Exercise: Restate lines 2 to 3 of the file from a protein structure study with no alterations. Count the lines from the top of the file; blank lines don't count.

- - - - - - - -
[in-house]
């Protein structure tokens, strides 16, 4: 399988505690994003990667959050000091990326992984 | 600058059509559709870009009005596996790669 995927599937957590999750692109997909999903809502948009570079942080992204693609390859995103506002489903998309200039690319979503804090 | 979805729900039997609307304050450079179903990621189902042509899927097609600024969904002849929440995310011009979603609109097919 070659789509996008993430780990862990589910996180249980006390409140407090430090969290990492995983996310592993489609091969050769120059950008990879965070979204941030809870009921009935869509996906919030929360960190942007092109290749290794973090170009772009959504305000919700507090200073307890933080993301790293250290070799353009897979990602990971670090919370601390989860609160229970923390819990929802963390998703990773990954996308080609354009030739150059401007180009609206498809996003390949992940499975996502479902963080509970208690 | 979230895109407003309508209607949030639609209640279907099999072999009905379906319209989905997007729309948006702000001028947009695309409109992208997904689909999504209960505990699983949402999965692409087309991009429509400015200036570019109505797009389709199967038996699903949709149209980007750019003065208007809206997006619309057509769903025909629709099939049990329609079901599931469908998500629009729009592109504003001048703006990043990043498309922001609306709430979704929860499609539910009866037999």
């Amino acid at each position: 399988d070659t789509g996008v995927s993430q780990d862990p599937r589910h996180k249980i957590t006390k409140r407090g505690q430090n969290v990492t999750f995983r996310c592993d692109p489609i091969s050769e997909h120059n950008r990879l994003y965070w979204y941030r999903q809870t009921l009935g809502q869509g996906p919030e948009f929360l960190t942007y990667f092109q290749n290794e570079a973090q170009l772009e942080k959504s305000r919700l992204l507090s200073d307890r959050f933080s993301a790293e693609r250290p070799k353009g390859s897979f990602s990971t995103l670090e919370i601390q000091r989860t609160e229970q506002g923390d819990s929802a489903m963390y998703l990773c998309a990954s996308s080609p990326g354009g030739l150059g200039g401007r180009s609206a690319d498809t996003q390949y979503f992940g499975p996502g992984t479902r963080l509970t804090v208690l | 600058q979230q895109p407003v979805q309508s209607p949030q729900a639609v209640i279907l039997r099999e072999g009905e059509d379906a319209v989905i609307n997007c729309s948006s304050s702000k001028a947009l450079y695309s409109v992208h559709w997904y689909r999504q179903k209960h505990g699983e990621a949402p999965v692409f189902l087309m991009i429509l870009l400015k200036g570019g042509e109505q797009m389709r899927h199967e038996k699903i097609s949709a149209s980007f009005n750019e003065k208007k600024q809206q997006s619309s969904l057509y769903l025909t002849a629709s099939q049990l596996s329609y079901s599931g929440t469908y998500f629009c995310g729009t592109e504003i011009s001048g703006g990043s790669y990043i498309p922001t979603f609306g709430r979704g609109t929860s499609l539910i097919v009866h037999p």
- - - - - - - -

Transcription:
């Protein structure tokens, strides 16, 4: 399988505690994003990667959050000091990326992984 | 600058059509559709870009009005596996790669 995927599937957590999750692109997909999903809502948009570079942080992204693609390859995103506002489903998309200039690319979503804090 | 979805729900039997609307304050450079179903990621189902042509899927097609600024969904002849929440995310011009979603609109097919 070659789509996008993430780990862990589910996180249980006390409140407090430090969290990492995983996310592993489609091969050769120059950008990879965070979204941030809870009921009935869509996906919030929360960190942007092109290749290794973090170009772009959504305000919700507090200073307890933080993301790293250290070799353009897979990602990971670090919370601390989860609160229970923390819990929802963390998703990773990954996308080609354009030739150059401007180009609206498809996003390949992940499975996502479902963080509970208690 | 979230895109407003309508209607949030639609209640279907099999072999009905379906319209989905997007729309948006702000001028947009695309409109992208997904689909999504209960505990699983949402999965692409087309991009429509400015200036570019109505797009389709199967038996699903949709149209980007750019003065208007809206997006619309057509769903025909629709099939049990329609079901599931469908998500629009729009592109504003001048703006990043990043498309922001609306709430979704929860499609539910009866037999």
């Amino acid at each position: 399988d070659t789509g996008v995927s993430q780990d862990p599937r589910h996180k249980i957590t006390k409140r407090g505690q430090n969290v990492t999750f995983r996310c592993d692109p489609i091969s050769e997909h120059n950008r990879l994003y965070w979204y941030r999903q809870t009921l009935g809502q869509g996906p919030e948009f929360l960190t942007y990667f092109q290749n290794e570079a973090q170009l772009e942080k959504s305000r919700l992204l507090s200073d307890r959050f933080s993301a790293e693609r250290p070799k353009g390859s897979f990602s990971t995103l670090e919370i601390q000091r989860t609160e229970q506002g923390d819990s929802a489903m963390y998703l990773c998309a990954s996308s080609p990326g354009g030739l150059g200039g401007r180009s609206a690319d498809t996003q390949y979503f992940g499975p996502g992984t479902r963080l509970t804090v208690l | 600058q979230q895109p407003v979805q309508s209607p949030q729900a639609v209640i279907l039997r099999e072999g009905e059509d379906a319209v989905i609307n997007c729309s948006s304050s702000k001028a947009l450079y695309s409109v992208h559709w997904y689909r999504q179903k209960h505990g699983e990621a949402p999965v692409f189902l087309m991009i429509l870009l400015k200036g570019g042509e109505q797009m389709r899927h199967e038996k699903i097609s949709a149209s980007f009005n750019e003065k208007k600024q809206q997006s619309s969904l057509y769903l025909t002849a629709s099939q049990l596996s329609y079901s599931g929440t469908y998500f629009c995310g729009t592109e504003i011009s001048g703006g990043s790669y990043i498309p922001t979603f609306g709430r979704g609109t929860s499609l539910i097919v009866h037999p």